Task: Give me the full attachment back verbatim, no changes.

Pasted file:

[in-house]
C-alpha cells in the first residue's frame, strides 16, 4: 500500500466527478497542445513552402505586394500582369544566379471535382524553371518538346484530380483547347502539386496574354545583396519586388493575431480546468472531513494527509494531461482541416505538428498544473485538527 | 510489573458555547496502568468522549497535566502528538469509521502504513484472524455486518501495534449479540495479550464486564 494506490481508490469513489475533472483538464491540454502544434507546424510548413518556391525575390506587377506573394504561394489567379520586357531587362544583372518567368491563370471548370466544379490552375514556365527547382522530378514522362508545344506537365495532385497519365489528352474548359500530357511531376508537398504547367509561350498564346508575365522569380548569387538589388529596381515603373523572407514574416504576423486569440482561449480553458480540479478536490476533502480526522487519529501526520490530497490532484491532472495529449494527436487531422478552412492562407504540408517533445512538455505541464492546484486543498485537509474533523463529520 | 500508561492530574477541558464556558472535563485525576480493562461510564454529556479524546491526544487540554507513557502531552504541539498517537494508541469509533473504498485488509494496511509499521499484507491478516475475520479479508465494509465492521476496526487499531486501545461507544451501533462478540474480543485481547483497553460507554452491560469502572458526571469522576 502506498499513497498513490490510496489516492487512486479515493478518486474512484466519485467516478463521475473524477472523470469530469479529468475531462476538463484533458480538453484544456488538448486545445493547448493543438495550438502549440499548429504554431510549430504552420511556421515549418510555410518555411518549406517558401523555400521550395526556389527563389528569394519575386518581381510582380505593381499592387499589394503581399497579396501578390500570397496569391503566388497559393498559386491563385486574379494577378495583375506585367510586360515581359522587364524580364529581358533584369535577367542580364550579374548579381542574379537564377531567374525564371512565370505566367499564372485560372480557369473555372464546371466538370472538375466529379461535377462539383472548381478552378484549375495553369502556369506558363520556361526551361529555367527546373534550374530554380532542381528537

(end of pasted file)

[in-house]
C-alpha cells in the first residue's frame, strides 16, 4: 500500500466527478497542445513552402505586394500582369544566379471535382524553371518538346484530380483547347502539386496574354545583396519586388493575431480546468472531513494527509494531461482541416505538428498544473485538527 | 510489573458555547496502568468522549497535566502528538469509521502504513484472524455486518501495534449479540495479550464486564 494506490481508490469513489475533472483538464491540454502544434507546424510548413518556391525575390506587377506573394504561394489567379520586357531587362544583372518567368491563370471548370466544379490552375514556365527547382522530378514522362508545344506537365495532385497519365489528352474548359500530357511531376508537398504547367509561350498564346508575365522569380548569387538589388529596381515603373523572407514574416504576423486569440482561449480553458480540479478536490476533502480526522487519529501526520490530497490532484491532472495529449494527436487531422478552412492562407504540408517533445512538455505541464492546484486543498485537509474533523463529520 | 500508561492530574477541558464556558472535563485525576480493562461510564454529556479524546491526544487540554507513557502531552504541539498517537494508541469509533473504498485488509494496511509499521499484507491478516475475520479479508465494509465492521476496526487499531486501545461507544451501533462478540474480543485481547483497553460507554452491560469502572458526571469522576 502506498499513497498513490490510496489516492487512486479515493478518486474512484466519485467516478463521475473524477472523470469530469479529468475531462476538463484533458480538453484544456488538448486545445493547448493543438495550438502549440499548429504554431510549430504552420511556421515549418510555410518555411518549406517558401523555400521550395526556389527563389528569394519575386518581381510582380505593381499592387499589394503581399497579396501578390500570397496569391503566388497559393498559386491563385486574379494577378495583375506585367510586360515581359522587364524580364529581358533584369535577367542580364550579374548579381542574379537564377531567374525564371512565370505566367499564372485560372480557369473555372464546371466538370472538375466529379461535377462539383472548381478552378484549375495553369502556369506558363520556361526551361529555367527546373534550374530554380532542381528537